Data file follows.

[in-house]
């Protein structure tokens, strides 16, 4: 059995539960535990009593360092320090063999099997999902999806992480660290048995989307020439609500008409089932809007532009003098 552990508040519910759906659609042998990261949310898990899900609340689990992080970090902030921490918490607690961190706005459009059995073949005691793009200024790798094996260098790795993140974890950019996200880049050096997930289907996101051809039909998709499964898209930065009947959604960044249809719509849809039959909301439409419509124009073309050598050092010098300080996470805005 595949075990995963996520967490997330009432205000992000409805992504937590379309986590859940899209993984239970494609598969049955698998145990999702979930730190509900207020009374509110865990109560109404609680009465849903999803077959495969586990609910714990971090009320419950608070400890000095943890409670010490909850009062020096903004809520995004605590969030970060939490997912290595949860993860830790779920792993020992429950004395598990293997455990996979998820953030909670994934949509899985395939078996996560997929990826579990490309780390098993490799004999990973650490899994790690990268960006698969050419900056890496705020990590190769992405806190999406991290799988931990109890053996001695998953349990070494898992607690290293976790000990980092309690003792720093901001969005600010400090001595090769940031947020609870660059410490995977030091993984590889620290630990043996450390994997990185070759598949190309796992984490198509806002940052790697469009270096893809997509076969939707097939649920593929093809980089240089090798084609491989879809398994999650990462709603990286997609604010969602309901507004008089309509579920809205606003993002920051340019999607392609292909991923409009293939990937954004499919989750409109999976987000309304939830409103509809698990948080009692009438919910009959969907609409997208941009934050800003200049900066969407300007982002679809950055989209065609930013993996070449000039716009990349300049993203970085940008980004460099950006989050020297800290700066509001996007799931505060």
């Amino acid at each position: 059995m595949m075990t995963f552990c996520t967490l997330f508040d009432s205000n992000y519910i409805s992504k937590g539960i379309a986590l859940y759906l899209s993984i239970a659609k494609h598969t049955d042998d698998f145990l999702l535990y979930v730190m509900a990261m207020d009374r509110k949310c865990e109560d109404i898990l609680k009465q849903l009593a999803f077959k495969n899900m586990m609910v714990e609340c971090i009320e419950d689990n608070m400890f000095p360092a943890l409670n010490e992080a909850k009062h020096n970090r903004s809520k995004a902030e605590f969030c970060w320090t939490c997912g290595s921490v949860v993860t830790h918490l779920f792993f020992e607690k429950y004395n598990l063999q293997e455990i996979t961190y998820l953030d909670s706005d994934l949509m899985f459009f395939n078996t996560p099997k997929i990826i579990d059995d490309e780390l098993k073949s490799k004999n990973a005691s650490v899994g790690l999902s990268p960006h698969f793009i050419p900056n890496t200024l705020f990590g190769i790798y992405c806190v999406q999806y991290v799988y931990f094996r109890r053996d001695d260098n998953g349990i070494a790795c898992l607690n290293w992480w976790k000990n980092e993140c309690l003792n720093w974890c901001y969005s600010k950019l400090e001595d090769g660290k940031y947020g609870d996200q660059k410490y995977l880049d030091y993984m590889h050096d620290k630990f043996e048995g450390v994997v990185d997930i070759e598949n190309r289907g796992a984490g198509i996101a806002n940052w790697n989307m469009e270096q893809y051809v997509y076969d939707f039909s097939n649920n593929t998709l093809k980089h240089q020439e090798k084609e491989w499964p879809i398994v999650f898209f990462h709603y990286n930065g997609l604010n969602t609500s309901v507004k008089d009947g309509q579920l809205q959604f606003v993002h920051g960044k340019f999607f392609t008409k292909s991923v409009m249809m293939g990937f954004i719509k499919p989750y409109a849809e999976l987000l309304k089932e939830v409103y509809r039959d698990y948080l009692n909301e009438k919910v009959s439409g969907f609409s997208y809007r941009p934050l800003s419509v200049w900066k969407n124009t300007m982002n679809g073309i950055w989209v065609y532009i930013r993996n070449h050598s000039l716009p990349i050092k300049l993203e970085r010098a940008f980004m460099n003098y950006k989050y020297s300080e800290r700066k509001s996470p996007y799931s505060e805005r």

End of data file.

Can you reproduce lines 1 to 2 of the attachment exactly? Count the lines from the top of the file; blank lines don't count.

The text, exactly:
[in-house]
């Protein structure tokens, strides 16, 4: 059995539960535990009593360092320090063999099997999902999806992480660290048995989307020439609500008409089932809007532009003098 552990508040519910759906659609042998990261949310898990899900609340689990992080970090902030921490918490607690961190706005459009059995073949005691793009200024790798094996260098790795993140974890950019996200880049050096997930289907996101051809039909998709499964898209930065009947959604960044249809719509849809039959909301439409419509124009073309050598050092010098300080996470805005 595949075990995963996520967490997330009432205000992000409805992504937590379309986590859940899209993984239970494609598969049955698998145990999702979930730190509900207020009374509110865990109560109404609680009465849903999803077959495969586990609910714990971090009320419950608070400890000095943890409670010490909850009062020096903004809520995004605590969030970060939490997912290595949860993860830790779920792993020992429950004395598990293997455990996979998820953030909670994934949509899985395939078996996560997929990826579990490309780390098993490799004999990973650490899994790690990268960006698969050419900056890496705020990590190769992405806190999406991290799988931990109890053996001695998953349990070494898992607690290293976790000990980092309690003792720093901001969005600010400090001595090769940031947020609870660059410490995977030091993984590889620290630990043996450390994997990185070759598949190309796992984490198509806002940052790697469009270096893809997509076969939707097939649920593929093809980089240089090798084609491989879809398994999650990462709603990286997609604010969602309901507004008089309509579920809205606003993002920051340019999607392609292909991923409009293939990937954004499919989750409109999976987000309304939830409103509809698990948080009692009438919910009959969907609409997208941009934050800003200049900066969407300007982002679809950055989209065609930013993996070449000039716009990349300049993203970085940008980004460099950006989050020297800290700066509001996007799931505060």